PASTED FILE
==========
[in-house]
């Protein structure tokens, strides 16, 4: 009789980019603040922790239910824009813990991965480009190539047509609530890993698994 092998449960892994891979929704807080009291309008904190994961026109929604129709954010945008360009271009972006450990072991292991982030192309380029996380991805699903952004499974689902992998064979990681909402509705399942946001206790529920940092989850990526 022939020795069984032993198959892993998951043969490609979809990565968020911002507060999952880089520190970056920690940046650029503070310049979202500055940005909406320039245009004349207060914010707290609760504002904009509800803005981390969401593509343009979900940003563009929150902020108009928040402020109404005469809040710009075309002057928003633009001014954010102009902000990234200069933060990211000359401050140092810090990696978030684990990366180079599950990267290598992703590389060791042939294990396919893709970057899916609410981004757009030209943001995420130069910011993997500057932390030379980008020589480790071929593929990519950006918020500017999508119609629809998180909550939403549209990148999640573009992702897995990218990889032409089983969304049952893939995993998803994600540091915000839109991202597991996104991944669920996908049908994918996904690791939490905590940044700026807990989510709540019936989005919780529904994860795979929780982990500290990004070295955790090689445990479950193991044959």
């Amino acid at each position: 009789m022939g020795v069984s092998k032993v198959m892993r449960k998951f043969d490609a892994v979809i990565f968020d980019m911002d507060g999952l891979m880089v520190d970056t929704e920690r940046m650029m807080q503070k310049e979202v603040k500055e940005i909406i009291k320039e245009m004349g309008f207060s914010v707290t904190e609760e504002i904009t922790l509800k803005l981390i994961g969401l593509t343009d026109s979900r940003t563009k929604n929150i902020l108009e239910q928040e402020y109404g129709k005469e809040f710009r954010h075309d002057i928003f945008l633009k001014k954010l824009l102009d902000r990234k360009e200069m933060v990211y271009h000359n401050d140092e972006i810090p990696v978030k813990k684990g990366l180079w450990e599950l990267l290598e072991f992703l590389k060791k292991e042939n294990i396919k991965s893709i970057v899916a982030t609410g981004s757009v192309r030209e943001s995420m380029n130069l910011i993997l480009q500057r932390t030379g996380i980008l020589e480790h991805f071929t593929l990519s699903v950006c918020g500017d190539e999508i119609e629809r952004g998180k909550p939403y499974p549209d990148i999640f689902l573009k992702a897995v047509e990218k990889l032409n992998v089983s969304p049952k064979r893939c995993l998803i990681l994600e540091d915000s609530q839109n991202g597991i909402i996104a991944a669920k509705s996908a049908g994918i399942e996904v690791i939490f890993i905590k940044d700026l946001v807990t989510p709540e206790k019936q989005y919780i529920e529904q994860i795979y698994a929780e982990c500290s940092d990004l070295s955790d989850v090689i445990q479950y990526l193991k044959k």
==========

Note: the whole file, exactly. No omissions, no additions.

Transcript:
[in-house]
């Protein structure tokens, strides 16, 4: 009789980019603040922790239910824009813990991965480009190539047509609530890993698994 092998449960892994891979929704807080009291309008904190994961026109929604129709954010945008360009271009972006450990072991292991982030192309380029996380991805699903952004499974689902992998064979990681909402509705399942946001206790529920940092989850990526 022939020795069984032993198959892993998951043969490609979809990565968020911002507060999952880089520190970056920690940046650029503070310049979202500055940005909406320039245009004349207060914010707290609760504002904009509800803005981390969401593509343009979900940003563009929150902020108009928040402020109404005469809040710009075309002057928003633009001014954010102009902000990234200069933060990211000359401050140092810090990696978030684990990366180079599950990267290598992703590389060791042939294990396919893709970057899916609410981004757009030209943001995420130069910011993997500057932390030379980008020589480790071929593929990519950006918020500017999508119609629809998180909550939403549209990148999640573009992702897995990218990889032409089983969304049952893939995993998803994600540091915000839109991202597991996104991944669920996908049908994918996904690791939490905590940044700026807990989510709540019936989005919780529904994860795979929780982990500290990004070295955790090689445990479950193991044959």
């Amino acid at each position: 009789m022939g020795v069984s092998k032993v198959m892993r449960k998951f043969d490609a892994v979809i990565f968020d980019m911002d507060g999952l891979m880089v520190d970056t929704e920690r940046m650029m807080q503070k310049e979202v603040k500055e940005i909406i009291k320039e245009m004349g309008f207060s914010v707290t904190e609760e504002i904009t922790l509800k803005l981390i994961g969401l593509t343009d026109s979900r940003t563009k929604n929150i902020l108009e239910q928040e402020y109404g129709k005469e809040f710009r954010h075309d002057i928003f945008l633009k001014k954010l824009l102009d902000r990234k360009e200069m933060v990211y271009h000359n401050d140092e972006i810090p990696v978030k813990k684990g990366l180079w450990e599950l990267l290598e072991f992703l590389k060791k292991e042939n294990i396919k991965s893709i970057v899916a982030t609410g981004s757009v192309r030209e943001s995420m380029n130069l910011i993997l480009q500057r932390t030379g996380i980008l020589e480790h991805f071929t593929l990519s699903v950006c918020g500017d190539e999508i119609e629809r952004g998180k909550p939403y499974p549209d990148i999640f689902l573009k992702a897995v047509e990218k990889l032409n992998v089983s969304p049952k064979r893939c995993l998803i990681l994600e540091d915000s609530q839109n991202g597991i909402i996104a991944a669920k509705s996908a049908g994918i399942e996904v690791i939490f890993i905590k940044d700026l946001v807990t989510p709540e206790k019936q989005y919780i529920e529904q994860i795979y698994a929780e982990c500290s940092d990004l070295s955790d989850v090689i445990q479950y990526l193991k044959k």